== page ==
And here the same figures are again, with different bocages. The figures were re-restored with bocages of the right form, but I don't like the result any better. They are too bright, too stiff, too glossy and plasticy, and I find them offensive. Look at the bases and look at the bocages. They are quite alien to each other.
Put on 3x reading glasses and look at a good bocage. You will see a million little details that aren't apparent in a restored bocage, and I hope the pictures above give you an idea of what to look for.
What about bocages with some restoration? Unfortunately, this is almost inevitable, but I do prefer that minor bocage damage be left unrestored. A lost leaf can be less offensive to the eye than a restored leaf. Bocages (and green enamels) are particularly unforgiving of restoration, and you can always detect the restored leaves, as you see below.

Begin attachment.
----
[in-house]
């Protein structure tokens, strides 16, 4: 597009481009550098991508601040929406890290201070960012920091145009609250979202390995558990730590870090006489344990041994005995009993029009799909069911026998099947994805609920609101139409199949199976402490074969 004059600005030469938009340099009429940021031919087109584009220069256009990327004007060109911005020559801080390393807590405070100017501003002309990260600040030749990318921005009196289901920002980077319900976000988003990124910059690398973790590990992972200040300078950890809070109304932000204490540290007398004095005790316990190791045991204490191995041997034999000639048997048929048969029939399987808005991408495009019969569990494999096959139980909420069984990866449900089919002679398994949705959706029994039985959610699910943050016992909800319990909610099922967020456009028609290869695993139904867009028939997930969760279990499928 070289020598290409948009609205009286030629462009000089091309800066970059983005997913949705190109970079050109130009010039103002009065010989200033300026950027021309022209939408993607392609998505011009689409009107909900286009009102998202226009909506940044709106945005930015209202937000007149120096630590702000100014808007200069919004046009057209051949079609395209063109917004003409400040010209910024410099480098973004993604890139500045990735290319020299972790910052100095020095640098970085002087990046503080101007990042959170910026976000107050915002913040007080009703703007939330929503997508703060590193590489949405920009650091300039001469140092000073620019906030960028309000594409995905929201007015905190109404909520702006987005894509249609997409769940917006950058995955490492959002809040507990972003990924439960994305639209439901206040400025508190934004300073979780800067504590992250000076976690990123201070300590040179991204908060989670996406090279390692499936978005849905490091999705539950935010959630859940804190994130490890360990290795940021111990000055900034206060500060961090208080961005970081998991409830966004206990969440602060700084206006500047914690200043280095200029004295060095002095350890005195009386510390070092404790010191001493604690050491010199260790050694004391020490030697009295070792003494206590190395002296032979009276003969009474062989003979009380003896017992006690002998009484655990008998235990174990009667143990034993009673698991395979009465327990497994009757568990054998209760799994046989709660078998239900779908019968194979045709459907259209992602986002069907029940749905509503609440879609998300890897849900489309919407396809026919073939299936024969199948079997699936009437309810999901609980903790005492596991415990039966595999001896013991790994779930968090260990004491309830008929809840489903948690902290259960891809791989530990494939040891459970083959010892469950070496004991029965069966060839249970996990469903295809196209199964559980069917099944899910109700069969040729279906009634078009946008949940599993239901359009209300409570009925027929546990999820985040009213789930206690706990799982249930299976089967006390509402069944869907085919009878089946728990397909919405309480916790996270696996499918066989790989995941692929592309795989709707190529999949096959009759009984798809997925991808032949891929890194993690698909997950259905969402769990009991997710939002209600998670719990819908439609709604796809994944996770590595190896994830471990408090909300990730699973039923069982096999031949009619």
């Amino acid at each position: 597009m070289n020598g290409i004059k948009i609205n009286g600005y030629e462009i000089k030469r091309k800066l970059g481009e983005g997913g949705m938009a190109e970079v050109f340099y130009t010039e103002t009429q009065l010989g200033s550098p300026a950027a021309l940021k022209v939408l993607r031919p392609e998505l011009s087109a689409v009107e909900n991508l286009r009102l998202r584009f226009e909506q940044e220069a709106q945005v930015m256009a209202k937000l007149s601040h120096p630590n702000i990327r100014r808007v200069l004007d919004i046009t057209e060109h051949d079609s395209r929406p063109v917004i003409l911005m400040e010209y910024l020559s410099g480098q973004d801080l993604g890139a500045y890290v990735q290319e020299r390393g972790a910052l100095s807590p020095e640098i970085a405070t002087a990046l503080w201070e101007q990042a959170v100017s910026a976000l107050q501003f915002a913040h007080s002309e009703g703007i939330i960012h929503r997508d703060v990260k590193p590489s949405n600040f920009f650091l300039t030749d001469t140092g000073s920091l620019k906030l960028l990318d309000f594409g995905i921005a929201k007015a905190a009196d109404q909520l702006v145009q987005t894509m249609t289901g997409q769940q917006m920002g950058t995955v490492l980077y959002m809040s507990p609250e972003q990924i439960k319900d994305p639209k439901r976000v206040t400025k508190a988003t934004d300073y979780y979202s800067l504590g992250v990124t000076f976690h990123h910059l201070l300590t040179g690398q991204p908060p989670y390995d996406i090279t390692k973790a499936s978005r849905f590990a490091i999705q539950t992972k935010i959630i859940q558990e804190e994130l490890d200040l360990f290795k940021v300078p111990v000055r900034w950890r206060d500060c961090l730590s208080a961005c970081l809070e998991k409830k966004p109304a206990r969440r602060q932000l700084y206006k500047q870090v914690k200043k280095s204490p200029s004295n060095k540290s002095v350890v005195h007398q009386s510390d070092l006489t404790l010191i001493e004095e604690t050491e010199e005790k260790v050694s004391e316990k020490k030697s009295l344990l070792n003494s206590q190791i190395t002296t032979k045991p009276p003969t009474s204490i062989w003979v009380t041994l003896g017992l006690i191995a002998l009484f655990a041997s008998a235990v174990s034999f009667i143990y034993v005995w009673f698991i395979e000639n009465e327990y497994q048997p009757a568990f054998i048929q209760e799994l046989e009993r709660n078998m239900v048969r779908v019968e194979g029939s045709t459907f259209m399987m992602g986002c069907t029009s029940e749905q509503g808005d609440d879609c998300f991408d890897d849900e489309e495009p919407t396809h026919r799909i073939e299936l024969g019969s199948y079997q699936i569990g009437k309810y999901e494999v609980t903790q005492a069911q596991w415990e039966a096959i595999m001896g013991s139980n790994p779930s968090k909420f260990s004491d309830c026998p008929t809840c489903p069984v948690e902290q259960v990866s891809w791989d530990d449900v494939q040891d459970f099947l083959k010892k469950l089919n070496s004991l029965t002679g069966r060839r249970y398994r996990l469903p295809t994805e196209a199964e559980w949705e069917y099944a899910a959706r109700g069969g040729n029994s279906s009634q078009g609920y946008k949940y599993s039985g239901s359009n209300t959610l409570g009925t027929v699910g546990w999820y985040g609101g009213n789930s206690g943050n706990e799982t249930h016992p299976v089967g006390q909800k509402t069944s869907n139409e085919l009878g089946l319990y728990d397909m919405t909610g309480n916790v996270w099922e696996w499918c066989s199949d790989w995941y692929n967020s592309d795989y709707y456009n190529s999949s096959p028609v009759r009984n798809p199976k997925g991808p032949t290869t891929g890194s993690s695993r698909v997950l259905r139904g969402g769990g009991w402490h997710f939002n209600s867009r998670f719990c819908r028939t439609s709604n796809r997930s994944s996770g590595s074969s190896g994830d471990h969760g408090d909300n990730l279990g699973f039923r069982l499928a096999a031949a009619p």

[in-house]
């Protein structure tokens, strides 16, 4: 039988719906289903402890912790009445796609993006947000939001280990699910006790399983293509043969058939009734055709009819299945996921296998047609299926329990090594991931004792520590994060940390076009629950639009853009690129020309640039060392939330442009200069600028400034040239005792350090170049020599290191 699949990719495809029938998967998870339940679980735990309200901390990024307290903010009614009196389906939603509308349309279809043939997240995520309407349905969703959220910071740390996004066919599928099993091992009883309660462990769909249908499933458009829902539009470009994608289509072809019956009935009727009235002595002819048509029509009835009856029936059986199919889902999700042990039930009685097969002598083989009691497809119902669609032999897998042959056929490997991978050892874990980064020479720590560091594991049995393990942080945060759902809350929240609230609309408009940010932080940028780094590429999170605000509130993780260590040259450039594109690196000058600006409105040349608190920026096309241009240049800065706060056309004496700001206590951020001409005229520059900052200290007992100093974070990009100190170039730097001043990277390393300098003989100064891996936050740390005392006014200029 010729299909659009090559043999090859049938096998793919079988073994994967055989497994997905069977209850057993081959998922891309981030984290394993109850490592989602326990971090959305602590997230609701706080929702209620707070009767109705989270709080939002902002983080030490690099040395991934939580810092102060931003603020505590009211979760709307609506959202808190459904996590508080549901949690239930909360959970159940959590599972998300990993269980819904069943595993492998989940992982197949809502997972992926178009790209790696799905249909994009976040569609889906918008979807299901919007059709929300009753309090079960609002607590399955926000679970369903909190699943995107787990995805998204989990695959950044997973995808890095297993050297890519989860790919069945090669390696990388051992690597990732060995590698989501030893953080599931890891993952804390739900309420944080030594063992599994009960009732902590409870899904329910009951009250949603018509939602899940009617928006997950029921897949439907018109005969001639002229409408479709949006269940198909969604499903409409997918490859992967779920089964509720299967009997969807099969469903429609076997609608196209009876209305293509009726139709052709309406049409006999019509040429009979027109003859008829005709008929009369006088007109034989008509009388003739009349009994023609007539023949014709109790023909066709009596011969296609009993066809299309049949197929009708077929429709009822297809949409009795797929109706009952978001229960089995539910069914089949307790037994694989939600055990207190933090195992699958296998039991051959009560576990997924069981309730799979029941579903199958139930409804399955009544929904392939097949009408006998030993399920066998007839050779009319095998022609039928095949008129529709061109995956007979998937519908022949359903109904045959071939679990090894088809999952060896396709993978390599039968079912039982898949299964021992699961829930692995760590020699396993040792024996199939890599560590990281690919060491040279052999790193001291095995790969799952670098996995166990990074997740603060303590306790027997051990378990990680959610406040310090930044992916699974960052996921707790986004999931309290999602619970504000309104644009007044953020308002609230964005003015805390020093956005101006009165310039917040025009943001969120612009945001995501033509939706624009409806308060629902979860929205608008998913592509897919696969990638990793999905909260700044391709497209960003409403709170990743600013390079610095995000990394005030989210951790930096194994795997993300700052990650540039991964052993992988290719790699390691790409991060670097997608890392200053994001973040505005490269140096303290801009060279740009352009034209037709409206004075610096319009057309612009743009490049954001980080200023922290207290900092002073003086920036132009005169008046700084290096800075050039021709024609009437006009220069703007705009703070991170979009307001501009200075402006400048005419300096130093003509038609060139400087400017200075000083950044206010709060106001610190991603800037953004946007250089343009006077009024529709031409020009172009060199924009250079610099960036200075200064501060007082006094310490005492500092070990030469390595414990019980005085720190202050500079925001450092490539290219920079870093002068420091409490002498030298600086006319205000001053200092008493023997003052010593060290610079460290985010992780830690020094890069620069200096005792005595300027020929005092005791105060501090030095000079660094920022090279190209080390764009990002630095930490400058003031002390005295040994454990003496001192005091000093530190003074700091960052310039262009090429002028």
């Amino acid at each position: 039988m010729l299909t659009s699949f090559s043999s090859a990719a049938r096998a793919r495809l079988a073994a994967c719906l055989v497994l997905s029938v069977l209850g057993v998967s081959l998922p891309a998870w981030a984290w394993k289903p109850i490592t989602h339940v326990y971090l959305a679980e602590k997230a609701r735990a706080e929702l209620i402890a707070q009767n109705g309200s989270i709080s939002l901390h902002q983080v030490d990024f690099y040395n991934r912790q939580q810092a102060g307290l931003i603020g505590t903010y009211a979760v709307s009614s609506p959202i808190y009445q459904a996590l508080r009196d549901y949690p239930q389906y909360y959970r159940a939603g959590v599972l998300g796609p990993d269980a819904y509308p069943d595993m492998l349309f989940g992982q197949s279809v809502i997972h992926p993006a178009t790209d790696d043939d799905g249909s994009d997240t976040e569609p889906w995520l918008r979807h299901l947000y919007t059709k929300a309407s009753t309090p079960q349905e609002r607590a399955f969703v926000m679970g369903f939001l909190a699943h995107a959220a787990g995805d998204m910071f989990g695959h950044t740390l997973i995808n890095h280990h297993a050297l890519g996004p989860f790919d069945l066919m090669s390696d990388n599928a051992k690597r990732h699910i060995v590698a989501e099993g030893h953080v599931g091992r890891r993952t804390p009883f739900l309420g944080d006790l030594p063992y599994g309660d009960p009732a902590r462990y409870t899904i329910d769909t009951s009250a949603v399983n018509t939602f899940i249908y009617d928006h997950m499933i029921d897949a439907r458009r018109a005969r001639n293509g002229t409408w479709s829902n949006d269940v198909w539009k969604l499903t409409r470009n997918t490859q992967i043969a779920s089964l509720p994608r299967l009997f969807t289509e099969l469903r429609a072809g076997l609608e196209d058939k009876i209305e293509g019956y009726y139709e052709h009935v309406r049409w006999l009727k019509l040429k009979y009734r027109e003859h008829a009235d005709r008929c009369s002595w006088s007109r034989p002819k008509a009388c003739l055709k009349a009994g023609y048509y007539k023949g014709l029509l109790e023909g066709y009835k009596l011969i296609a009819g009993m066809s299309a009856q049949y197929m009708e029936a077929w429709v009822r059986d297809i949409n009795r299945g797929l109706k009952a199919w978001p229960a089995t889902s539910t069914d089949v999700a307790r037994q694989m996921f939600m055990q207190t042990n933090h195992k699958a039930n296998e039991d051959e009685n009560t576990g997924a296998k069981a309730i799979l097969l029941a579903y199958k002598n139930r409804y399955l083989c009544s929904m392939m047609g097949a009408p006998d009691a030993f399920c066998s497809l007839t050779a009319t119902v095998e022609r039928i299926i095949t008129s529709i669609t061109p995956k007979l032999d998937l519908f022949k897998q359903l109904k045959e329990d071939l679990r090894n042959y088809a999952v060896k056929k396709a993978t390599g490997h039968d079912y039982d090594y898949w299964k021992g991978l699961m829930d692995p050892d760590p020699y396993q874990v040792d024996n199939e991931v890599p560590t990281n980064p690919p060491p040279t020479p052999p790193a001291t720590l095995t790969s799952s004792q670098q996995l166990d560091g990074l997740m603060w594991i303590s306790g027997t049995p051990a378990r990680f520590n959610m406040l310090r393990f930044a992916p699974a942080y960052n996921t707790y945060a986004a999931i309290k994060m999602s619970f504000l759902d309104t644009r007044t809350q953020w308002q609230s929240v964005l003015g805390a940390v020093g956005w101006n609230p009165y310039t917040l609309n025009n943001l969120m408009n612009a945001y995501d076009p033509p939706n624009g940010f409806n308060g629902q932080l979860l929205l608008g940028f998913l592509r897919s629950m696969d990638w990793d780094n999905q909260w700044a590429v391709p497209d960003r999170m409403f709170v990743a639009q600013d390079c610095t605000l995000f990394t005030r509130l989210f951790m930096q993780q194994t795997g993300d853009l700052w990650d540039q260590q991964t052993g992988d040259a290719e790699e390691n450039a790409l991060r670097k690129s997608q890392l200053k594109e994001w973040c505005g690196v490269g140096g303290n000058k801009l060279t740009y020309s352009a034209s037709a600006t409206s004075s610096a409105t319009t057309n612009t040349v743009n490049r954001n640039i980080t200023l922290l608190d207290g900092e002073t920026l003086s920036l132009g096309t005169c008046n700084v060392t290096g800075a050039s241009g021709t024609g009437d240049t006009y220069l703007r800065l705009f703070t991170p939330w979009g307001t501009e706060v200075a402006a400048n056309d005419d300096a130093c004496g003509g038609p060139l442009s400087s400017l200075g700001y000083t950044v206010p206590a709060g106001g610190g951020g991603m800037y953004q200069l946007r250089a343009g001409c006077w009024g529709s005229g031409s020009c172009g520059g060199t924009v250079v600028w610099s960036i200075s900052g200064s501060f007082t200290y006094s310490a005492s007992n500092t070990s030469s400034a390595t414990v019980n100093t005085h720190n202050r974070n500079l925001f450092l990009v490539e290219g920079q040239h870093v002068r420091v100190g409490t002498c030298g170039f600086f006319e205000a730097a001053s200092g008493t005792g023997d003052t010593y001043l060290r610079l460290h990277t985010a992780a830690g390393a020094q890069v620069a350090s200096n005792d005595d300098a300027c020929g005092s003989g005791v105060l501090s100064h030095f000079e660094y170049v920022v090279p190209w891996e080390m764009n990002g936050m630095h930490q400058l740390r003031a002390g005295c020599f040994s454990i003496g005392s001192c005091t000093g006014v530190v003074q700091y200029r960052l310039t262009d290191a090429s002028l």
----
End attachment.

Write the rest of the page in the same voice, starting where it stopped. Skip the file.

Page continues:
If you think about HOW a restorer makes new bocage, you will understand why it is so easy to detect. The restorer will make molds off existing bocage leaves. He then forms a new leaf from this mold. Inevitably, the new leaf is not nearly as well defined as the original. The veins are not as deep, the edges are not as sharp. Then the restorer paints the new leaf. As the paint coats the surface of the new leaf, it further obscures the detailing. And therein lies the difference.
Bocages are 3-D structures, and, as such, it is difficult to do them justice in a photograph. Believe me when I say the artless three-dimensionality is lost in reproduction. New bocages lack a free-flowing ease, and are really rather rigid and stiff.